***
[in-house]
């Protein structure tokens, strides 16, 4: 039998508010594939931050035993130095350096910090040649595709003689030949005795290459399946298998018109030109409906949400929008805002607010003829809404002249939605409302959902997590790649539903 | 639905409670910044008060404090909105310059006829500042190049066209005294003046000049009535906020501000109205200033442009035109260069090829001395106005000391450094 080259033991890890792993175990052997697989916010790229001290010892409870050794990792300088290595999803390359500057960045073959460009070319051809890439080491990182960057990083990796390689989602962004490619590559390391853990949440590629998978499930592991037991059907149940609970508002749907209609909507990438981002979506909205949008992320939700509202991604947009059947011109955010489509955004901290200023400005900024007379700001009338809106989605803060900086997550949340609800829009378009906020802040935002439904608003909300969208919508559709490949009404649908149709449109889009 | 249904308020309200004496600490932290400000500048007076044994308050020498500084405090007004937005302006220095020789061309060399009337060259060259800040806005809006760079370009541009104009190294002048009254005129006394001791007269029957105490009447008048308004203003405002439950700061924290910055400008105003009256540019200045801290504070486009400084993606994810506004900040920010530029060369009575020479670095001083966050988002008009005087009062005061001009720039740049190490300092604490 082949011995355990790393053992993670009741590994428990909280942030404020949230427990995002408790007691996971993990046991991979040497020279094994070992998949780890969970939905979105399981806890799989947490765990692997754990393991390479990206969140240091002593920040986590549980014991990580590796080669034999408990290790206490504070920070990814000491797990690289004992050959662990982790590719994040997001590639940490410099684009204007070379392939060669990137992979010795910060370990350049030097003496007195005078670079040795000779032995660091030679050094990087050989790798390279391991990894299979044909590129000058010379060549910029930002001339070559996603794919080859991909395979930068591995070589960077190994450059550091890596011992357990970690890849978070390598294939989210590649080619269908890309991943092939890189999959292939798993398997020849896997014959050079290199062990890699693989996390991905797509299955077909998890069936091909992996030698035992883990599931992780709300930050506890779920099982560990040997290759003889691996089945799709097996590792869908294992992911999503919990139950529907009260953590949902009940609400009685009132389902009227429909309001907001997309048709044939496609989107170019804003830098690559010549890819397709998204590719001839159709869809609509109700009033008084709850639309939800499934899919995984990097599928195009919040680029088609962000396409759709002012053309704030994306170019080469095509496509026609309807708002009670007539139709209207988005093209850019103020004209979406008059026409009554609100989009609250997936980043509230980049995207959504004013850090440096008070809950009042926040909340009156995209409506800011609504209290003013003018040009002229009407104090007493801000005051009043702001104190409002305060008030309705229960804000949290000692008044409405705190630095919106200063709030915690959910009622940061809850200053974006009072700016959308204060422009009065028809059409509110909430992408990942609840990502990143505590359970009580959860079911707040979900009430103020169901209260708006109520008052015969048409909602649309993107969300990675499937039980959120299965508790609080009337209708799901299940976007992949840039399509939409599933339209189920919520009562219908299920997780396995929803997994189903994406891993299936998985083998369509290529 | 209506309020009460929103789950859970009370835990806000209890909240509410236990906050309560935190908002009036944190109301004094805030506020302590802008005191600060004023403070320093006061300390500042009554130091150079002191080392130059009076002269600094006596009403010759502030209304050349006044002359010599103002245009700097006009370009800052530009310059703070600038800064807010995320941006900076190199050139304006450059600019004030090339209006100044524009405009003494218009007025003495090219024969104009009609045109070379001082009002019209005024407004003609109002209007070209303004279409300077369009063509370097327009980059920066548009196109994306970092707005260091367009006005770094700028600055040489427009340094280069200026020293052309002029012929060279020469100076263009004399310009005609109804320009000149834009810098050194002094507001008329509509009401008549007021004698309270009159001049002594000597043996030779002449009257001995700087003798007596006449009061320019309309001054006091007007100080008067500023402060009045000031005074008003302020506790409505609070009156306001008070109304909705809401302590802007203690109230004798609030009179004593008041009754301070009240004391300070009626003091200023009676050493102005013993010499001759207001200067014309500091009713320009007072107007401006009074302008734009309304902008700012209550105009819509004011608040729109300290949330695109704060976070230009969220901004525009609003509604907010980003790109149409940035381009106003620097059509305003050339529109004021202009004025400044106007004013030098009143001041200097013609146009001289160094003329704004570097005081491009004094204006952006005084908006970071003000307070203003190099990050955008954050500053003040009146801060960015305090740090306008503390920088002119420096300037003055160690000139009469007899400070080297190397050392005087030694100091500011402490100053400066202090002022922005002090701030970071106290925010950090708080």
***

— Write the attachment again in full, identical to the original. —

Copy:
[in-house]
């Protein structure tokens, strides 16, 4: 039998508010594939931050035993130095350096910090040649595709003689030949005795290459399946298998018109030109409906949400929008805002607010003829809404002249939605409302959902997590790649539903 | 639905409670910044008060404090909105310059006829500042190049066209005294003046000049009535906020501000109205200033442009035109260069090829001395106005000391450094 080259033991890890792993175990052997697989916010790229001290010892409870050794990792300088290595999803390359500057960045073959460009070319051809890439080491990182960057990083990796390689989602962004490619590559390391853990949440590629998978499930592991037991059907149940609970508002749907209609909507990438981002979506909205949008992320939700509202991604947009059947011109955010489509955004901290200023400005900024007379700001009338809106989605803060900086997550949340609800829009378009906020802040935002439904608003909300969208919508559709490949009404649908149709449109889009 | 249904308020309200004496600490932290400000500048007076044994308050020498500084405090007004937005302006220095020789061309060399009337060259060259800040806005809006760079370009541009104009190294002048009254005129006394001791007269029957105490009447008048308004203003405002439950700061924290910055400008105003009256540019200045801290504070486009400084993606994810506004900040920010530029060369009575020479670095001083966050988002008009005087009062005061001009720039740049190490300092604490 082949011995355990790393053992993670009741590994428990909280942030404020949230427990995002408790007691996971993990046991991979040497020279094994070992998949780890969970939905979105399981806890799989947490765990692997754990393991390479990206969140240091002593920040986590549980014991990580590796080669034999408990290790206490504070920070990814000491797990690289004992050959662990982790590719994040997001590639940490410099684009204007070379392939060669990137992979010795910060370990350049030097003496007195005078670079040795000779032995660091030679050094990087050989790798390279391991990894299979044909590129000058010379060549910029930002001339070559996603794919080859991909395979930068591995070589960077190994450059550091890596011992357990970690890849978070390598294939989210590649080619269908890309991943092939890189999959292939798993398997020849896997014959050079290199062990890699693989996390991905797509299955077909998890069936091909992996030698035992883990599931992780709300930050506890779920099982560990040997290759003889691996089945799709097996590792869908294992992911999503919990139950529907009260953590949902009940609400009685009132389902009227429909309001907001997309048709044939496609989107170019804003830098690559010549890819397709998204590719001839159709869809609509109700009033008084709850639309939800499934899919995984990097599928195009919040680029088609962000396409759709002012053309704030994306170019080469095509496509026609309807708002009670007539139709209207988005093209850019103020004209979406008059026409009554609100989009609250997936980043509230980049995207959504004013850090440096008070809950009042926040909340009156995209409506800011609504209290003013003018040009002229009407104090007493801000005051009043702001104190409002305060008030309705229960804000949290000692008044409405705190630095919106200063709030915690959910009622940061809850200053974006009072700016959308204060422009009065028809059409509110909430992408990942609840990502990143505590359970009580959860079911707040979900009430103020169901209260708006109520008052015969048409909602649309993107969300990675499937039980959120299965508790609080009337209708799901299940976007992949840039399509939409599933339209189920919520009562219908299920997780396995929803997994189903994406891993299936998985083998369509290529 | 209506309020009460929103789950859970009370835990806000209890909240509410236990906050309560935190908002009036944190109301004094805030506020302590802008005191600060004023403070320093006061300390500042009554130091150079002191080392130059009076002269600094006596009403010759502030209304050349006044002359010599103002245009700097006009370009800052530009310059703070600038800064807010995320941006900076190199050139304006450059600019004030090339209006100044524009405009003494218009007025003495090219024969104009009609045109070379001082009002019209005024407004003609109002209007070209303004279409300077369009063509370097327009980059920066548009196109994306970092707005260091367009006005770094700028600055040489427009340094280069200026020293052309002029012929060279020469100076263009004399310009005609109804320009000149834009810098050194002094507001008329509509009401008549007021004698309270009159001049002594000597043996030779002449009257001995700087003798007596006449009061320019309309001054006091007007100080008067500023402060009045000031005074008003302020506790409505609070009156306001008070109304909705809401302590802007203690109230004798609030009179004593008041009754301070009240004391300070009626003091200023009676050493102005013993010499001759207001200067014309500091009713320009007072107007401006009074302008734009309304902008700012209550105009819509004011608040729109300290949330695109704060976070230009969220901004525009609003509604907010980003790109149409940035381009106003620097059509305003050339529109004021202009004025400044106007004013030098009143001041200097013609146009001289160094003329704004570097005081491009004094204006952006005084908006970071003000307070203003190099990050955008954050500053003040009146801060960015305090740090306008503390920088002119420096300037003055160690000139009469007899400070080297190397050392005087030694100091500011402490100053400066202090002022922005002090701030970071106290925010950090708080």